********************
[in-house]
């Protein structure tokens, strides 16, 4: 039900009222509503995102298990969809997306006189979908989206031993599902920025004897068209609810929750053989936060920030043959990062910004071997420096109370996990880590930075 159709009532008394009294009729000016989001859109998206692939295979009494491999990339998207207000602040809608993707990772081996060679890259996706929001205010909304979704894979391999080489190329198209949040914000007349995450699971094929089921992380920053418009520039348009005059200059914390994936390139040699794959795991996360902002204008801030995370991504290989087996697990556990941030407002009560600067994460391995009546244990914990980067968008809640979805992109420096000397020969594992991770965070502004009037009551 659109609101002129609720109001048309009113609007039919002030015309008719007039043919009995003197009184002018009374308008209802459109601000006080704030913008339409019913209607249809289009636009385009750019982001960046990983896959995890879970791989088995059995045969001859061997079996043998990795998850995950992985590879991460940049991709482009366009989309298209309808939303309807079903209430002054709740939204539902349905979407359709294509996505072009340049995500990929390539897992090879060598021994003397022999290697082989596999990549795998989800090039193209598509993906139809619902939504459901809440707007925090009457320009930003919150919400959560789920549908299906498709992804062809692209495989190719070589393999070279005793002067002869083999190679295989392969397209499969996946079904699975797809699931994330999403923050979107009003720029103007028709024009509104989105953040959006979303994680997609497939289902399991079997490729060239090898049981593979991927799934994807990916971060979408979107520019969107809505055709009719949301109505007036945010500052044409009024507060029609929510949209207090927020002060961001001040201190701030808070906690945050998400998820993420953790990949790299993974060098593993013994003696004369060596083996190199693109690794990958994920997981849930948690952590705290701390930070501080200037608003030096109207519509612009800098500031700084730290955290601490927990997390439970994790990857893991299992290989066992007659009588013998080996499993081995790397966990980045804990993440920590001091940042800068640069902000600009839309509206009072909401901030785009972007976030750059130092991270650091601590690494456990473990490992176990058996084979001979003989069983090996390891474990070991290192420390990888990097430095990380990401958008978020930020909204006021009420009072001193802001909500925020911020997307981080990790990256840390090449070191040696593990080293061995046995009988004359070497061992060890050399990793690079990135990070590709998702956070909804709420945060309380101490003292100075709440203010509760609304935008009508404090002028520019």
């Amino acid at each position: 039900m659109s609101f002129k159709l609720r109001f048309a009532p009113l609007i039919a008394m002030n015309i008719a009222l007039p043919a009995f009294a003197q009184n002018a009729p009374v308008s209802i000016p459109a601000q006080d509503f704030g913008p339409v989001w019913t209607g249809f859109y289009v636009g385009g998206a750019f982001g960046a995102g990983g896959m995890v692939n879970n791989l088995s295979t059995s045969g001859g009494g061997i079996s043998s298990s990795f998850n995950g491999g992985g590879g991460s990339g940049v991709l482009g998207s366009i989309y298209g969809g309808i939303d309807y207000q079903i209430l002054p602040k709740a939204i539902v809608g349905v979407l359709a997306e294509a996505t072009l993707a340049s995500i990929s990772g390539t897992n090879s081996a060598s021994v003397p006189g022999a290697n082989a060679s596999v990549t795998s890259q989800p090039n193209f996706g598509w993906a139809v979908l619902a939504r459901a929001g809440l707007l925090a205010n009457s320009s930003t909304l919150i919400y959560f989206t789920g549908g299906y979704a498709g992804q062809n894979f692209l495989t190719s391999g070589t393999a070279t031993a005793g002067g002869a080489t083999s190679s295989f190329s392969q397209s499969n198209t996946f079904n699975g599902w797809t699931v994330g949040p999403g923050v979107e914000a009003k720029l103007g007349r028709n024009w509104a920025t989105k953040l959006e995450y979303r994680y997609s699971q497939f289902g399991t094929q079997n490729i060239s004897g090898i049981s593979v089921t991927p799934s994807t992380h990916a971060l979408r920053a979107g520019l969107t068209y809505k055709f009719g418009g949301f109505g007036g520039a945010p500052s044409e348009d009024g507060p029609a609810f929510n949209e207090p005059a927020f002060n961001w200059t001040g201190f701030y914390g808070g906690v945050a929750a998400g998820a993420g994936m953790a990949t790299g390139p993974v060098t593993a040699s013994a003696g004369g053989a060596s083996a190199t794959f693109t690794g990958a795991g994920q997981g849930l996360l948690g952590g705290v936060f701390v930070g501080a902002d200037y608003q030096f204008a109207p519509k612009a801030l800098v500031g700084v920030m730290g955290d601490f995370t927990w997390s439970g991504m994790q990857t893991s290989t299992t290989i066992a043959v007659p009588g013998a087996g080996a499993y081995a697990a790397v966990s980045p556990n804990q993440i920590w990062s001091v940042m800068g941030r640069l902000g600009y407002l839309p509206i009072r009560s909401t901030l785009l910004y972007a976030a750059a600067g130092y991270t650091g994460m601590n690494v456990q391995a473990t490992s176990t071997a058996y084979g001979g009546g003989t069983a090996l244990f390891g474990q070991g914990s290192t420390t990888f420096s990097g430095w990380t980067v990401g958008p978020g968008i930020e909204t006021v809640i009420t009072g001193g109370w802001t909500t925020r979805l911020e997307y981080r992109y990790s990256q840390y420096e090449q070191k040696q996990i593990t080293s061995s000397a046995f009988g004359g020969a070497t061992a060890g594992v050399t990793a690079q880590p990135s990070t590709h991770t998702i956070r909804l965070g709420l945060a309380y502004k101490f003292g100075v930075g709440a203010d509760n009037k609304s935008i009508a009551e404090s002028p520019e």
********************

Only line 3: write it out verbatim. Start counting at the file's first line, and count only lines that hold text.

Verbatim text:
């Amino acid at each position: 039900m659109s609101f002129k159709l609720r109001f048309a009532p009113l609007i039919a008394m002030n015309i008719a009222l007039p043919a009995f009294a003197q009184n002018a009729p009374v308008s209802i000016p459109a601000q006080d509503f704030g913008p339409v989001w019913t209607g249809f859109y289009v636009g385009g998206a750019f982001g960046a995102g990983g896959m995890v692939n879970n791989l088995s295979t059995s045969g001859g009494g061997i079996s043998s298990s990795f998850n995950g491999g992985g590879g991460s990339g940049v991709l482009g998207s366009i989309y298209g969809g309808i939303d309807y207000q079903i209430l002054p602040k709740a939204i539902v809608g349905v979407l359709a997306e294509a996505t072009l993707a340049s995500i990929s990772g390539t897992n090879s081996a060598s021994v003397p006189g022999a290697n082989a060679s596999v990549t795998s890259q989800p090039n193209f996706g598509w993906a139809v979908l619902a939504r459901a929001g809440l707007l925090a205010n009457s320009s930003t909304l919150i919400y959560f989206t789920g549908g299906y979704a498709g992804q062809n894979f692209l495989t190719s391999g070589t393999a070279t031993a005793g002067g002869a080489t083999s190679s295989f190329s392969q397209s499969n198209t996946f079904n699975g599902w797809t699931v994330g949040p999403g923050v979107e914000a009003k720029l103007g007349r028709n024009w509104a920025t989105k953040l959006e995450y979303r994680y997609s699971q497939f289902g399991t094929q079997n490729i060239s004897g090898i049981s593979v089921t991927p799934s994807t992380h990916a971060l979408r920053a979107g520019l969107t068209y809505k055709f009719g418009g949301f109505g007036g520039a945010p500052s044409e348009d009024g507060p029609a609810f929510n949209e207090p005059a927020f002060n961001w200059t001040g201190f701030y914390g808070g906690v945050a929750a998400g998820a993420g994936m953790a990949t790299g390139p993974v060098t593993a040699s013994a003696g004369g053989a060596s083996a190199t794959f693109t690794g990958a795991g994920q997981g849930l996360l948690g952590g705290v936060f701390v930070g501080a902002d200037y608003q030096f204008a109207p519509k612009a801030l800098v500031g700084v920030m730290g955290d601490f995370t927990w997390s439970g991504m994790q990857t893991s290989t299992t290989i066992a043959v007659p009588g013998a087996g080996a499993y081995a697990a790397v966990s980045p556990n804990q993440i920590w990062s001091v940042m800068g941030r640069l902000g600009y407002l839309p509206i009072r009560s909401t901030l785009l910004y972007a976030a750059a600067g130092y991270t650091g994460m601590n690494v456990q391995a473990t490992s176990t071997a058996y084979g001979g009546g003989t069983a090996l244990f390891g474990q070991g914990s290192t420390t990888f420096s990097g430095w990380t980067v990401g958008p978020g968008i930020e909204t006021v809640i009420t009072g001193g109370w802001t909500t925020r979805l911020e997307y981080r992109y990790s990256q840390y420096e090449q070191k040696q996990i593990t080293s061995s000397a046995f009988g004359g020969a070497t061992a060890g594992v050399t990793a690079q880590p990135s990070t590709h991770t998702i956070r909804l965070g709420l945060a309380y502004k101490f003292g100075v930075g709440a203010d509760n009037k609304s935008i009508a009551e404090s002028p520019e």